Unformatted text preview: 5.4 Gas Stoichiometry 195 Table 5.2 Molar Volumes for Various Gases at o°C and 1 atm
Molar Volume (L) 22.397 22.402 22.433 22.434 22.397 22.260 22.079 Gas Oxygen (02) itrogen (N2) Hydrogen (H2) Helium (He) Argon (Ar) Carbon dioxide (C02) Ammonia (NH3) 5.11 22.42 L of a gas would just fit into this beach ball. Figure STP: aoc and 1 atm This volume of 22.42 liters is the molar volume of an ideal gas (at O'C and I atm). The measured molar volumes of several gases are listed in Table 5.2. Note that the molar volumes of some of the gases are very close to the ideal value, while others deviate significantly. Later in this chapter we will discuss some of the reasons for the deviations. The conditions aoc and I atm, called standard temperature and pressure (abbreviated STP), are common reference conditions for the properties of gases. For example, the molar volume of an ideal gas is 22.42 liters at STP (see Fig. 5.11). EXAMPLE 5.11 A sample of nitrogen gas has a volume of 1.75 L at STP. How many moles of N2 are present? Solution
We could solve this problem by using the ideal gas equation, but we can take a shortcut by using the molar volume of an ideal gas at STP. Since I mole of an ideal gas at STP has a volume of 22.42 L, 1.75 L N2 at STP will contain less than I mole. We can find how many moles using the ratio of 1.75 L to 22.42 L: 1.75 LN2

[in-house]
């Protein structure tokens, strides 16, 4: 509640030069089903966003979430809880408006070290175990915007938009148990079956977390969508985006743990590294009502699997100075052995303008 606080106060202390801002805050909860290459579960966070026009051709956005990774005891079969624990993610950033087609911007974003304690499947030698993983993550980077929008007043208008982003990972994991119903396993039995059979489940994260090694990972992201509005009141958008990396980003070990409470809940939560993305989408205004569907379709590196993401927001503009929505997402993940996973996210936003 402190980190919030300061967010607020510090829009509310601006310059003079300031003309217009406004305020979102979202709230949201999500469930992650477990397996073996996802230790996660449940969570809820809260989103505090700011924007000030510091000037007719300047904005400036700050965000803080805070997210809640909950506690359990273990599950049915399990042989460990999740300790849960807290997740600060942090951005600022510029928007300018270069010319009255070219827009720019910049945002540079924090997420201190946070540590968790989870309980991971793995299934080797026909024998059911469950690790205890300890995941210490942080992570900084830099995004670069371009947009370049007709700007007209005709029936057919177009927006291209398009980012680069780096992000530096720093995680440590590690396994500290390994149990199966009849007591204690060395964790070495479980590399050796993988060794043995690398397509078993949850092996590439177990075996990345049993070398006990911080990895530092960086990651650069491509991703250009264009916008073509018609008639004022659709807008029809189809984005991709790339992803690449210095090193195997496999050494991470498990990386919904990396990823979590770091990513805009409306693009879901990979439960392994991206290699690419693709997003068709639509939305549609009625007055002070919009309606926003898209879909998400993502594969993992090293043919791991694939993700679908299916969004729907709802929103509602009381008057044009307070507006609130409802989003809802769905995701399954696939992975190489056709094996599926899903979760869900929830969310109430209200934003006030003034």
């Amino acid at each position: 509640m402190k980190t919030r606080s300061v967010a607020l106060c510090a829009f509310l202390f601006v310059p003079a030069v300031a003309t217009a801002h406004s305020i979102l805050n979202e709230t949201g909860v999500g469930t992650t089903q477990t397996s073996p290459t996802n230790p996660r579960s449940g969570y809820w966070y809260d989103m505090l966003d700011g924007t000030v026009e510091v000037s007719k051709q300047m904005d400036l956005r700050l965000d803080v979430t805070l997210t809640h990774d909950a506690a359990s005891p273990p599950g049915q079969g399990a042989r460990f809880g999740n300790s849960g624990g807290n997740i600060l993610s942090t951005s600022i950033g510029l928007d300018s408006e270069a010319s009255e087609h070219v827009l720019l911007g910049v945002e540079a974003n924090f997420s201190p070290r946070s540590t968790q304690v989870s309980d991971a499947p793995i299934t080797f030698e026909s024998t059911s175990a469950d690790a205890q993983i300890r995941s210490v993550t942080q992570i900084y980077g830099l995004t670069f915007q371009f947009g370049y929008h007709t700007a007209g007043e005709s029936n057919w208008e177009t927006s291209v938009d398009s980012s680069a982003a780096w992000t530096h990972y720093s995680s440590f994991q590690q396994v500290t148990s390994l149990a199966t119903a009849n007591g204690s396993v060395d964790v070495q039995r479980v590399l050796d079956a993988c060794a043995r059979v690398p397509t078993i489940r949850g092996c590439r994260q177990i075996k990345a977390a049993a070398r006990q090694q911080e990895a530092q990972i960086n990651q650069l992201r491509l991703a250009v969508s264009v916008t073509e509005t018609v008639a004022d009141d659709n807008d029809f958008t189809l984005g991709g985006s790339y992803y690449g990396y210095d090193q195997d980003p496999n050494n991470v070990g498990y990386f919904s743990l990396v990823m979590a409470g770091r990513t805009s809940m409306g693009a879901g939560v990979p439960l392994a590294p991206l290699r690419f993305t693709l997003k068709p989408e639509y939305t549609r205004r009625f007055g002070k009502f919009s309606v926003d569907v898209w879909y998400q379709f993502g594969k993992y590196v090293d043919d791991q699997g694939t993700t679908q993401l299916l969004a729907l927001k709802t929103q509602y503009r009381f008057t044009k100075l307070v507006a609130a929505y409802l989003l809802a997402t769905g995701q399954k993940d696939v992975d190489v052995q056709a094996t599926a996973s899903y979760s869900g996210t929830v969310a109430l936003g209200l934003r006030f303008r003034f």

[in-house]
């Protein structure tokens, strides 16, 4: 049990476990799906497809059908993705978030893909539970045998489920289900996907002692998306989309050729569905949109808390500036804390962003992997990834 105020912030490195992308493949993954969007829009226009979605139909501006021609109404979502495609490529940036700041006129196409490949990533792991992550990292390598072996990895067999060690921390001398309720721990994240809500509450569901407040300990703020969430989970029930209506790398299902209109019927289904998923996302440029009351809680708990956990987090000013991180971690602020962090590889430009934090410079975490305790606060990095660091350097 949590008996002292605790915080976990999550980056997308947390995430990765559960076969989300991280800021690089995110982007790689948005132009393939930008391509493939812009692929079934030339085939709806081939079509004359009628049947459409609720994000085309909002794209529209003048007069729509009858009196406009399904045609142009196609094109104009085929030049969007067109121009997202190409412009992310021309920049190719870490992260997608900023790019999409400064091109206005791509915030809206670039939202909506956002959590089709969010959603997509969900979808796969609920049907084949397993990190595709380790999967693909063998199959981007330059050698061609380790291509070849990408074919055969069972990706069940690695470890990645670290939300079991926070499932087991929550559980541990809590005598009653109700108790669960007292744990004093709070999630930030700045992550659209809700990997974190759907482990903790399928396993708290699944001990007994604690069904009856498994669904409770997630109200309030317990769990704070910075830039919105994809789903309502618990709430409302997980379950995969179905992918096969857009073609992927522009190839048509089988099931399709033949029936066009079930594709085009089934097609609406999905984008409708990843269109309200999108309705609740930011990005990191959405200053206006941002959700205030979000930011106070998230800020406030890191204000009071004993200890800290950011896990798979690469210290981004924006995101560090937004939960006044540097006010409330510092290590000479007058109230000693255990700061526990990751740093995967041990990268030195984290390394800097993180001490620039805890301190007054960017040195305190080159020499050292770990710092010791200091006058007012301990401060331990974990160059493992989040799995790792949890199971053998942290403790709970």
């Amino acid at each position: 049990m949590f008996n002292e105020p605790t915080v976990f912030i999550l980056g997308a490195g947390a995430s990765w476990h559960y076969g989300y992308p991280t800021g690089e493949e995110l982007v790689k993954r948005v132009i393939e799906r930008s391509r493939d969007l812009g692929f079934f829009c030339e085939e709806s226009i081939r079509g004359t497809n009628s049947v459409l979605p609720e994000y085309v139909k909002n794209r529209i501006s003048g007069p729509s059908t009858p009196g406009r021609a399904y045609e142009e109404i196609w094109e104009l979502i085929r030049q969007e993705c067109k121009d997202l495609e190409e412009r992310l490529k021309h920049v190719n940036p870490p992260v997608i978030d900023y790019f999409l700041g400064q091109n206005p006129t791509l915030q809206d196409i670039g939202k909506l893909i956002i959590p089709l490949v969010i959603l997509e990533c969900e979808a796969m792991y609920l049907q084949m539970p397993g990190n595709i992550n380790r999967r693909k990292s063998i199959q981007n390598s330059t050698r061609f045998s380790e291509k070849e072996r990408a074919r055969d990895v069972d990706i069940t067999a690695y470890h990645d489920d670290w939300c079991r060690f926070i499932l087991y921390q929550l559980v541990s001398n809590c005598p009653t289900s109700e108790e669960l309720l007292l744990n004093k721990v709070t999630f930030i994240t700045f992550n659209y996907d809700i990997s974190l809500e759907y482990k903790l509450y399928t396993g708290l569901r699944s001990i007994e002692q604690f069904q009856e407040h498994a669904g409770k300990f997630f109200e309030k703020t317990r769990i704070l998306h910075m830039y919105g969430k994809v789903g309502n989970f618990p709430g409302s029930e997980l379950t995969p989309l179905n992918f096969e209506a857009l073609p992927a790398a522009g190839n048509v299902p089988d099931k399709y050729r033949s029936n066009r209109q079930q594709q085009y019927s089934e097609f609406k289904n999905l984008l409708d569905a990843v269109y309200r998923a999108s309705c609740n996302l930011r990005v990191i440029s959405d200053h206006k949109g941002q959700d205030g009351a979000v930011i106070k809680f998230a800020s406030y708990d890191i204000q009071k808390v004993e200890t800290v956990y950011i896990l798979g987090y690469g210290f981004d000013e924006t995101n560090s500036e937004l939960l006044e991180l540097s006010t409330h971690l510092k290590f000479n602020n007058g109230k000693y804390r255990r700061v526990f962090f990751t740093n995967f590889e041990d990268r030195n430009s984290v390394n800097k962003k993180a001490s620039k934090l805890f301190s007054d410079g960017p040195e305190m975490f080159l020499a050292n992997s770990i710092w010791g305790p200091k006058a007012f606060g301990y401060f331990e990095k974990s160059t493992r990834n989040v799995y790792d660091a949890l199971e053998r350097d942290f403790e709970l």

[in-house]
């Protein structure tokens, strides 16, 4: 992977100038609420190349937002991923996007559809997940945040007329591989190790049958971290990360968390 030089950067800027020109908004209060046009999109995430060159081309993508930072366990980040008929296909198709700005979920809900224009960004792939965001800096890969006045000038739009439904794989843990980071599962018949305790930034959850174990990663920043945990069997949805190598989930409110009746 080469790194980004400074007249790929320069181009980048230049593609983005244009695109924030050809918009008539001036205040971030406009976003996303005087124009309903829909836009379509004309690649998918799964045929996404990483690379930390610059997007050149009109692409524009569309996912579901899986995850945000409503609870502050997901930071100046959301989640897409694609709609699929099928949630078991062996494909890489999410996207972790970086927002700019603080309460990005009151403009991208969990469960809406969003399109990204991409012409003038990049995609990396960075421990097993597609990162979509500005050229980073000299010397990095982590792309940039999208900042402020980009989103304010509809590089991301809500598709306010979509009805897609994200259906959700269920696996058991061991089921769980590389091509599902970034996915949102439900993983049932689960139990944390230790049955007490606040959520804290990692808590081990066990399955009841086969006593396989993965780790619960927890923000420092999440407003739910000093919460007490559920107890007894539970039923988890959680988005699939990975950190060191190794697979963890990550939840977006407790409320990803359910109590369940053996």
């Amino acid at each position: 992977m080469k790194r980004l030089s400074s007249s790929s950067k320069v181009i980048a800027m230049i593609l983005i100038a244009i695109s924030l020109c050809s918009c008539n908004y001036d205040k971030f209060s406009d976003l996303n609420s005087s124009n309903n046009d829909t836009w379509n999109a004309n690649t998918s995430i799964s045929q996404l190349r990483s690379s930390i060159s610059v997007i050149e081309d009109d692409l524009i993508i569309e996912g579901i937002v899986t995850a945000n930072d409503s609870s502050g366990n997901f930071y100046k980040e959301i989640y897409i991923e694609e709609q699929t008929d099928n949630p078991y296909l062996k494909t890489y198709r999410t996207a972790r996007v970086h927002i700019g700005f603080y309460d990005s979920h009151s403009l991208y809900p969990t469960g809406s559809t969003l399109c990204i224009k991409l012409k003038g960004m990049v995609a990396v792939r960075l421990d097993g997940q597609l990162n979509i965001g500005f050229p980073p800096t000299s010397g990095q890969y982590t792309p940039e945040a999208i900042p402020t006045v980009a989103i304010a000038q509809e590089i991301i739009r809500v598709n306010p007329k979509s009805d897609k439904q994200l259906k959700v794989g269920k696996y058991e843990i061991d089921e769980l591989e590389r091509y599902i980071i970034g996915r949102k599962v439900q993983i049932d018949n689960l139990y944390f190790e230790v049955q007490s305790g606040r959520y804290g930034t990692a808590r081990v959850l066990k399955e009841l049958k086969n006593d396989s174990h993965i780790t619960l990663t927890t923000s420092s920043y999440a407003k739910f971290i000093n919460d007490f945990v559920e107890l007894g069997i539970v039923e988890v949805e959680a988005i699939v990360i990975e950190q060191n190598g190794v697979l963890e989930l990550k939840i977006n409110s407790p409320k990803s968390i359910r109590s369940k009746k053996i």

X I mol N2 22.42 LN2 = 7.81 X 10 2 mol N2 SEE EXERCISES 5.63 AND 5.64 Many chemical reactions involve gases. By assuming ideal behavior for these gases, we can carry out stoichiometric calculations if the pressure, volume, and temperature of the gases are known. EXAMPLE 5.12 Quicklime (CaO) is produced by the thermal decomposition of calcium carbonate (CaC03). Calculate the volume of CO2 at STP produced from the decomposition of 152 g CaC03 by the reaction CaC03(s) ~ CaO(s) + CO2(g) ...
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 Spring '10
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 Organic chemistry, Mole, Stoichiometry

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